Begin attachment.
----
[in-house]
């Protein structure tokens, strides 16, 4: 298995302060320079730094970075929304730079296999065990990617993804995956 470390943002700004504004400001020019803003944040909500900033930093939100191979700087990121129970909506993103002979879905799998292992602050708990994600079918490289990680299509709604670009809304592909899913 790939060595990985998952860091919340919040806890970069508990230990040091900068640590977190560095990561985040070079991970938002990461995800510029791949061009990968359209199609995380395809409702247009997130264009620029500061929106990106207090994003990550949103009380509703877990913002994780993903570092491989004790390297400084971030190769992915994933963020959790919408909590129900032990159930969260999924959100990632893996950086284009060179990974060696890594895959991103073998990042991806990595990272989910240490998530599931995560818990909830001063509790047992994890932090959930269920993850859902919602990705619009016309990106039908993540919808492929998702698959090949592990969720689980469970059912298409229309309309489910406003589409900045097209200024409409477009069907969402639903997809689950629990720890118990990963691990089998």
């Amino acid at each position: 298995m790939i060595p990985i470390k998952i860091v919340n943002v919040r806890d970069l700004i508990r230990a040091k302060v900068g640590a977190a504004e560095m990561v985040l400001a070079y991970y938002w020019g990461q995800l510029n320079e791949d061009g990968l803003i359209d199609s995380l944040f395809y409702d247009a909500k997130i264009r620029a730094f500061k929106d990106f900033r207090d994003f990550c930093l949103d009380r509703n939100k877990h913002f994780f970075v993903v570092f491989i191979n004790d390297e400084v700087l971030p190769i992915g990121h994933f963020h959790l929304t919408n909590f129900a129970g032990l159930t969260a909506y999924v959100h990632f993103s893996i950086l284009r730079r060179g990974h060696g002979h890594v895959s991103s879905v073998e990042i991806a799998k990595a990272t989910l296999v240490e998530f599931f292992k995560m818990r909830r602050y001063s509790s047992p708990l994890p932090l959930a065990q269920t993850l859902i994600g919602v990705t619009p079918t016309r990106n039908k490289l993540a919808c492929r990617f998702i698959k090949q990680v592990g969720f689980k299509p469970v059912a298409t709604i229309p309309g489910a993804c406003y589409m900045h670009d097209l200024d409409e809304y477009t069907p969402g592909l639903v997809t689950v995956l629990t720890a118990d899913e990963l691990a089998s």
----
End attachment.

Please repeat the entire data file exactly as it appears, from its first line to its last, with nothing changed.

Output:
[in-house]
């Protein structure tokens, strides 16, 4: 298995302060320079730094970075929304730079296999065990990617993804995956 470390943002700004504004400001020019803003944040909500900033930093939100191979700087990121129970909506993103002979879905799998292992602050708990994600079918490289990680299509709604670009809304592909899913 790939060595990985998952860091919340919040806890970069508990230990040091900068640590977190560095990561985040070079991970938002990461995800510029791949061009990968359209199609995380395809409702247009997130264009620029500061929106990106207090994003990550949103009380509703877990913002994780993903570092491989004790390297400084971030190769992915994933963020959790919408909590129900032990159930969260999924959100990632893996950086284009060179990974060696890594895959991103073998990042991806990595990272989910240490998530599931995560818990909830001063509790047992994890932090959930269920993850859902919602990705619009016309990106039908993540919808492929998702698959090949592990969720689980469970059912298409229309309309489910406003589409900045097209200024409409477009069907969402639903997809689950629990720890118990990963691990089998």
């Amino acid at each position: 298995m790939i060595p990985i470390k998952i860091v919340n943002v919040r806890d970069l700004i508990r230990a040091k302060v900068g640590a977190a504004e560095m990561v985040l400001a070079y991970y938002w020019g990461q995800l510029n320079e791949d061009g990968l803003i359209d199609s995380l944040f395809y409702d247009a909500k997130i264009r620029a730094f500061k929106d990106f900033r207090d994003f990550c930093l949103d009380r509703n939100k877990h913002f994780f970075v993903v570092f491989i191979n004790d390297e400084v700087l971030p190769i992915g990121h994933f963020h959790l929304t919408n909590f129900a129970g032990l159930t969260a909506y999924v959100h990632f993103s893996i950086l284009r730079r060179g990974h060696g002979h890594v895959s991103s879905v073998e990042i991806a799998k990595a990272t989910l296999v240490e998530f599931f292992k995560m818990r909830r602050y001063s509790s047992p708990l994890p932090l959930a065990q269920t993850l859902i994600g919602v990705t619009p079918t016309r990106n039908k490289l993540a919808c492929r990617f998702i698959k090949q990680v592990g969720f689980k299509p469970v059912a298409t709604i229309p309309g489910a993804c406003y589409m900045h670009d097209l200024d409409e809304y477009t069907p969402g592909l639903v997809t689950v995956l629990t720890a118990d899913e990963l691990a089998s």